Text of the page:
“As if it was moral”: The use of non-player characters (NPCs) to explore morality in video games

Research output: Contribution to conferencePosterScientificpeer-review

Abstract

This work offers a set of design principles that might be useful to develop non-player characters (NPCs) to investigate moral decision-making in video games. Such principles might be ideally used in behavioural experiments to create a context where the consequences of a decision made by a player are limited to the in-game environments. To achieve this goal, we focus on how players interact and create in-game relationships with NPCs through video game mechanics. A key element of this analysis is the identification of particular human-like behaviours and human-like features, such as speech, facial expression, etc., which are central to putting the NPC and the player in a shared narrative context. We specifically look at several video games, such as “The Walking Dead” or “Spec Ops: The Line”, where NPCs behave as they were driven by agency and moral values. These NPCs face morally difficult decisions or engage in what in real life would be a crime, all while keeping the player in the center of the narrative of the game. The way NPCs are perceived in these video games, combined with the overall narrative of the game, allows players to make decisions that have a distinctly moral dimension. This suggests that there are indeed mechanisms that lead us to ascribe agency and moral values to NPCs and that we can study the mechanisms of moral decision-making with video games. However, this will be made possible only if NPCs are appropriately designed. The first design principle we focus on is the human ability to attribute agency. Human beings seem to have been provided by evolution with a cognitive architecture that makes them able to identify agency and intentionality in non-human entities. Arguably, this ability developed relatively early in human evolution and has helped our ancestors anticipate the behaviour of predators. Non-human agents, such as pets or robots, can be ascribed with specific beliefs and even decisional capacities, including the capacity for moral behaviour. Such interactions are always located in a determinate time and space and connected to the presence of a narrative, which places us in the centre. The second design principle we focus on is the co-location of the NPC within a narrative. There are some key insights about moral narratives, such as Jonathan Haidt’s moral foundation theory (and others), which can be used to identify morally laden content. In our work, we survey some of the existing theories and tools that can be particularly helpful in identifying the relevant principles and features to develop NPCs useful to investigate moral-decision making in behavioural experiments.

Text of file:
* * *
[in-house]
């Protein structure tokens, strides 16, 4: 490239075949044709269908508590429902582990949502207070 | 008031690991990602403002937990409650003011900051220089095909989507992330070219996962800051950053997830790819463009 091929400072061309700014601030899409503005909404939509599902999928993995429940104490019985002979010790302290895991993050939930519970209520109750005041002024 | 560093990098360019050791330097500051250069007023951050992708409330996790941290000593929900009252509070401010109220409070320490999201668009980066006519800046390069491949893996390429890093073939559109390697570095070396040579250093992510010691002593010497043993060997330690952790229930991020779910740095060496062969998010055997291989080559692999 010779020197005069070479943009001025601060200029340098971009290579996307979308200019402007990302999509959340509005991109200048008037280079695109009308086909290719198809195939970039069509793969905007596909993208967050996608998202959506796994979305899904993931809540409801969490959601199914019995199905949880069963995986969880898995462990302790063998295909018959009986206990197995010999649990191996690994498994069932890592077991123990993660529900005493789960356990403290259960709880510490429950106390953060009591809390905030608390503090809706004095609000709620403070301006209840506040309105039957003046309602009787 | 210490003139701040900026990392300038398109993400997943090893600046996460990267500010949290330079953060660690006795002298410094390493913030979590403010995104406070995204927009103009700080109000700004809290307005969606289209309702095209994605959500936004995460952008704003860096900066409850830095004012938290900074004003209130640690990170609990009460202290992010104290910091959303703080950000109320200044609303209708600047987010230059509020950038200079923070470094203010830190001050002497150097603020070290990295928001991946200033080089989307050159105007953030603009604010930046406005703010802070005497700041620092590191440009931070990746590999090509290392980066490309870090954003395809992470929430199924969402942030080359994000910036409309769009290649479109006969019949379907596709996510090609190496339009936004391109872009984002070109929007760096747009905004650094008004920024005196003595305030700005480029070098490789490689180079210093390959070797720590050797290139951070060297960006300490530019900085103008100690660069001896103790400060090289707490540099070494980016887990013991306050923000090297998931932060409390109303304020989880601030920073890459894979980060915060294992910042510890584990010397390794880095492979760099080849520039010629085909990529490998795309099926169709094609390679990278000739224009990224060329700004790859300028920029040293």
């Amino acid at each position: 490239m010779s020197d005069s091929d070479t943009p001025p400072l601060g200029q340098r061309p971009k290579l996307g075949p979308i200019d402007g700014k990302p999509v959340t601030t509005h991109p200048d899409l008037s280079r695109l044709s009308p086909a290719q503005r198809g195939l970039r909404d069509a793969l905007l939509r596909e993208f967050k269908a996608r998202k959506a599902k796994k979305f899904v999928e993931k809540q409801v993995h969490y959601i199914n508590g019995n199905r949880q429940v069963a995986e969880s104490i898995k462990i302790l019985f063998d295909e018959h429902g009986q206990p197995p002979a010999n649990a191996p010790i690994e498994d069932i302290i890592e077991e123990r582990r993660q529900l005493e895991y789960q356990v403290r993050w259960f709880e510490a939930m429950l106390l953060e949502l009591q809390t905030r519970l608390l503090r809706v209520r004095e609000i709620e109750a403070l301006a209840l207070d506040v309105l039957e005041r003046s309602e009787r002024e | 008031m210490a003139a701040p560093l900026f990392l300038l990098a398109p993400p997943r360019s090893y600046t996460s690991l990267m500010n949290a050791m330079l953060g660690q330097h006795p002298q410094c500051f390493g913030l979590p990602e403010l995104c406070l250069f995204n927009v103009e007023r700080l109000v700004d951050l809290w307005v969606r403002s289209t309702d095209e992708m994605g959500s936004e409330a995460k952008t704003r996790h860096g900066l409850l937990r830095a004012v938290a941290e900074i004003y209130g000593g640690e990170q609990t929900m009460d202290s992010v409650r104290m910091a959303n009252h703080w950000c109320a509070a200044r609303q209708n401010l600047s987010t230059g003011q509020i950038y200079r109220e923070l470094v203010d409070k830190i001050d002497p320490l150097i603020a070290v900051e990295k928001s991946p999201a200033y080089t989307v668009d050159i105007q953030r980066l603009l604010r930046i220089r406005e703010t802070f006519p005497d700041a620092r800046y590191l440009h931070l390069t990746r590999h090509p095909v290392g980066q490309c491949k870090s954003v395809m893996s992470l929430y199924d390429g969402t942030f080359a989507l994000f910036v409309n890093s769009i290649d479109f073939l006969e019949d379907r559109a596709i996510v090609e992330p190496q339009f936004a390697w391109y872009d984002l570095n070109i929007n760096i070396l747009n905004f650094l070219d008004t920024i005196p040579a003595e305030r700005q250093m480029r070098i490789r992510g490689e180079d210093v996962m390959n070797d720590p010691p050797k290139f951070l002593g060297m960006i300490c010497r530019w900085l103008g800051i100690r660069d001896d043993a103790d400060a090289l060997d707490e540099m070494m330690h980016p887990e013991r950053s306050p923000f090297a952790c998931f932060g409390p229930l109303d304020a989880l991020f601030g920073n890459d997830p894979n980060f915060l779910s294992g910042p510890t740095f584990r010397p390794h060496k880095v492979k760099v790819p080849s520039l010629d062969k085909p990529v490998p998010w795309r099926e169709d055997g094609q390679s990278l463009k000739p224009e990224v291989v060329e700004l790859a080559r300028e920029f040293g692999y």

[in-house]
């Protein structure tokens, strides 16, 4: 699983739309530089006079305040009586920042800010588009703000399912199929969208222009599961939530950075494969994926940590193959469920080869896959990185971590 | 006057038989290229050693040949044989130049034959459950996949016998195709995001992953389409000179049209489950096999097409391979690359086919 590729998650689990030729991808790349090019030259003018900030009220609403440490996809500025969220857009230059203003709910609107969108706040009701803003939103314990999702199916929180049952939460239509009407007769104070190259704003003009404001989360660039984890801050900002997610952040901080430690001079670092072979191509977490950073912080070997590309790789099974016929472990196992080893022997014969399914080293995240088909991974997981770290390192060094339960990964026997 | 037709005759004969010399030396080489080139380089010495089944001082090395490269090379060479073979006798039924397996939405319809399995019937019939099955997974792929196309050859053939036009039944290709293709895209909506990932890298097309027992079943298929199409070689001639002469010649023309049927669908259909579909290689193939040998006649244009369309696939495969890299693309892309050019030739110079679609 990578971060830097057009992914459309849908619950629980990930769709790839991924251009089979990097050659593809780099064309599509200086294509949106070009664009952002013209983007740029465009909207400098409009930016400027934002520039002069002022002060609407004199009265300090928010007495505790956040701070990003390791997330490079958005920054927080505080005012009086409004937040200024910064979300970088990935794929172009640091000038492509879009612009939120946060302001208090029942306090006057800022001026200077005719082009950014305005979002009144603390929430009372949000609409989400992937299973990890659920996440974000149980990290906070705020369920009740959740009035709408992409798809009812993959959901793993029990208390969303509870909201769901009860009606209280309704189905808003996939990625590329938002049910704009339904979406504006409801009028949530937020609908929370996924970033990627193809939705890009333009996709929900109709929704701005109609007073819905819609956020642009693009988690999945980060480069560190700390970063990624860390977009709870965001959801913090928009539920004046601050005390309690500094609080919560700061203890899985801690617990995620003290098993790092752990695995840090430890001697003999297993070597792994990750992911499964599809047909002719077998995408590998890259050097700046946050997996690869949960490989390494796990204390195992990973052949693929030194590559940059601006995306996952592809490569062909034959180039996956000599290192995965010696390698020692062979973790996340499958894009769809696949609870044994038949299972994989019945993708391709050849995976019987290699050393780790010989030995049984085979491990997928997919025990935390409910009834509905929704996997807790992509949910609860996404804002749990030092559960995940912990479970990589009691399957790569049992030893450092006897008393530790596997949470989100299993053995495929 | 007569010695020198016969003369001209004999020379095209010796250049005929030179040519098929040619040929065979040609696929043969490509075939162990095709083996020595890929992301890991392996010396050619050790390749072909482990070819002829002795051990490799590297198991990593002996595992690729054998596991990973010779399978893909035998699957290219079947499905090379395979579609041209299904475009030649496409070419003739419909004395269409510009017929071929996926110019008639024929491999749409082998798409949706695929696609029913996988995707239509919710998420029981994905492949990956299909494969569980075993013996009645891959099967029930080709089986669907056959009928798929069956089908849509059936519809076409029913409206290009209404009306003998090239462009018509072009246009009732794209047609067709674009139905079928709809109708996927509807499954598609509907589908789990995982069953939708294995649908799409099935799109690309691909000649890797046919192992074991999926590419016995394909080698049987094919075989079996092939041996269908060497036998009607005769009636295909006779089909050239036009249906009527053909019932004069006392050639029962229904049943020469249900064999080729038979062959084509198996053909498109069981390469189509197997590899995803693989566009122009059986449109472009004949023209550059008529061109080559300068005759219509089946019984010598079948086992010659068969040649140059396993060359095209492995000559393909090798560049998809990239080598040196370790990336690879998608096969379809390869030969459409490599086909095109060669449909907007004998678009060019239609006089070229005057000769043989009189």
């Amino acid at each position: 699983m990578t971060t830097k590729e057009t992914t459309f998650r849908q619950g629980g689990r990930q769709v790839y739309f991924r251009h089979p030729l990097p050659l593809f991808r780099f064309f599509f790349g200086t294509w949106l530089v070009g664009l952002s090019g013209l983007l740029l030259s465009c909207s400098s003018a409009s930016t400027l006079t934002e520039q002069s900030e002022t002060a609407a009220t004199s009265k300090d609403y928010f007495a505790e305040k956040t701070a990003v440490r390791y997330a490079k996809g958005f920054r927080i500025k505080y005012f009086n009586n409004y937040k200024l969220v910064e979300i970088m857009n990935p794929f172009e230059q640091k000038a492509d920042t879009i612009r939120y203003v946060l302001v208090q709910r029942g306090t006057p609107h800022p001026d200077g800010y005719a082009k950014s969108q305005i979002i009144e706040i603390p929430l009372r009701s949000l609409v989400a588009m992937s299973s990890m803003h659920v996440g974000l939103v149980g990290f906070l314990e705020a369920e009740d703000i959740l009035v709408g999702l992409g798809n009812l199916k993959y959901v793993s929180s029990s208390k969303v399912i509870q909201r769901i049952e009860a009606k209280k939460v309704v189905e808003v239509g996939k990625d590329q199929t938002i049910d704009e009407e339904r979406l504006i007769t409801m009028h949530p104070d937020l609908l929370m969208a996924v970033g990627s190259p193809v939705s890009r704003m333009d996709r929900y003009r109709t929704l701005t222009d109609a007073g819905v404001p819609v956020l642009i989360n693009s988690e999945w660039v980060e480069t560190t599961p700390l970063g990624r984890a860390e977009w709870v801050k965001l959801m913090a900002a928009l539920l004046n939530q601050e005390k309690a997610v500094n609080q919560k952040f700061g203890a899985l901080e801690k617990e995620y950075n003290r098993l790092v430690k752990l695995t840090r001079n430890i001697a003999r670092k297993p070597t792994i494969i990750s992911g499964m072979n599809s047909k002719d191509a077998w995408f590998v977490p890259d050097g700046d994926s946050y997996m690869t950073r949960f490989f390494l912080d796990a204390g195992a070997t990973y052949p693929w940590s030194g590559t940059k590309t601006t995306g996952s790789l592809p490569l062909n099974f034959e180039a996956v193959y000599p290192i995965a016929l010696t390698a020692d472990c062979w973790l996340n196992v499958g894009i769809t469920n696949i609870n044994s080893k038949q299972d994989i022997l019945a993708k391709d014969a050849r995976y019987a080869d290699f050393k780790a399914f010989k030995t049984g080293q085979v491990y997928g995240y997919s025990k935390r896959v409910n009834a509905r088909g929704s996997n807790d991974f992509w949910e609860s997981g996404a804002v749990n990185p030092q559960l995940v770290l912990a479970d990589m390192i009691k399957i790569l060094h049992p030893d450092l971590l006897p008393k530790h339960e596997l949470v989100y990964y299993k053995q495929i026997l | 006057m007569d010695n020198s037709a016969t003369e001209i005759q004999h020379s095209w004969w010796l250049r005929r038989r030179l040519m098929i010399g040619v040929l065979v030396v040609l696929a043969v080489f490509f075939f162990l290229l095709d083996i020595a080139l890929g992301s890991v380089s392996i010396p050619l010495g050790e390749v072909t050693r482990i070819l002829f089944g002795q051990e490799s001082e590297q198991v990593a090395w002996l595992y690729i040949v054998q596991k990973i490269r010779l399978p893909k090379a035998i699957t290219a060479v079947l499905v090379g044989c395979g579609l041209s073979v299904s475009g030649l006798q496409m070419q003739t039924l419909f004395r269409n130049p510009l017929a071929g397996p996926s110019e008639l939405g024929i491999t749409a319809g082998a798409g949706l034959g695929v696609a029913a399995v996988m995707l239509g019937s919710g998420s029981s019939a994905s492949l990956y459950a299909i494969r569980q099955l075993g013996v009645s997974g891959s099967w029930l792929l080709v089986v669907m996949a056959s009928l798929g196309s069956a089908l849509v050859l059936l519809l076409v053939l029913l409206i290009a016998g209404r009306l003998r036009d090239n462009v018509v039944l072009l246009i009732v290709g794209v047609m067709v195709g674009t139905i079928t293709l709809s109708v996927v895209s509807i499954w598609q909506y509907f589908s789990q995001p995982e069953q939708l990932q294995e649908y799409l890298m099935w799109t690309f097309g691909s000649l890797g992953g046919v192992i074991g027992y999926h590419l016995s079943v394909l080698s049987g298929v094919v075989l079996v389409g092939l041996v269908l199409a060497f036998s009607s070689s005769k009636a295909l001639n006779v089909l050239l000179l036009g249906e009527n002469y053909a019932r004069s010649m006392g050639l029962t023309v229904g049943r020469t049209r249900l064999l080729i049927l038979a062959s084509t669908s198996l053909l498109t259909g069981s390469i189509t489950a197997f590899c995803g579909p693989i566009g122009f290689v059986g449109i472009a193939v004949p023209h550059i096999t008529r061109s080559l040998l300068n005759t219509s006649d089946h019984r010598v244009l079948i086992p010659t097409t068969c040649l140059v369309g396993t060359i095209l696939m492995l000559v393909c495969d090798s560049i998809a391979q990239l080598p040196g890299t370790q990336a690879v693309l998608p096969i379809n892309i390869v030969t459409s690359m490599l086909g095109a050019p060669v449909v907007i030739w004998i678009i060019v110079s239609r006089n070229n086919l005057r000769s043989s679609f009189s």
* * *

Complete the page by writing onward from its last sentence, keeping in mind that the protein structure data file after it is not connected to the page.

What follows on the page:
Original languageEnglish
Publication statusAccepted/In press - 23 Aug 2021
EventSubjective Probability Utility & Decision Making 2021 - Warwick, United Kingdom
Duration: 22 Aug 202124 Aug 2021
https://warwick.ac.uk/fac/soc/wbs/subjects/bsci/events/spudm_2021/

Conference

ConferenceSubjective Probability Utility & Decision Making 2021
Abbreviated titleSPUDM 2021
Country/TerritoryUnited Kingdom
CityWarwick
Period22/08/2124/08/21
Internet address

Keywords

  • Video Games
  • Morality
  • Decision-Making
  • Moral Decision-Making
  • Experimental Philosophy
  • Moral Psychology

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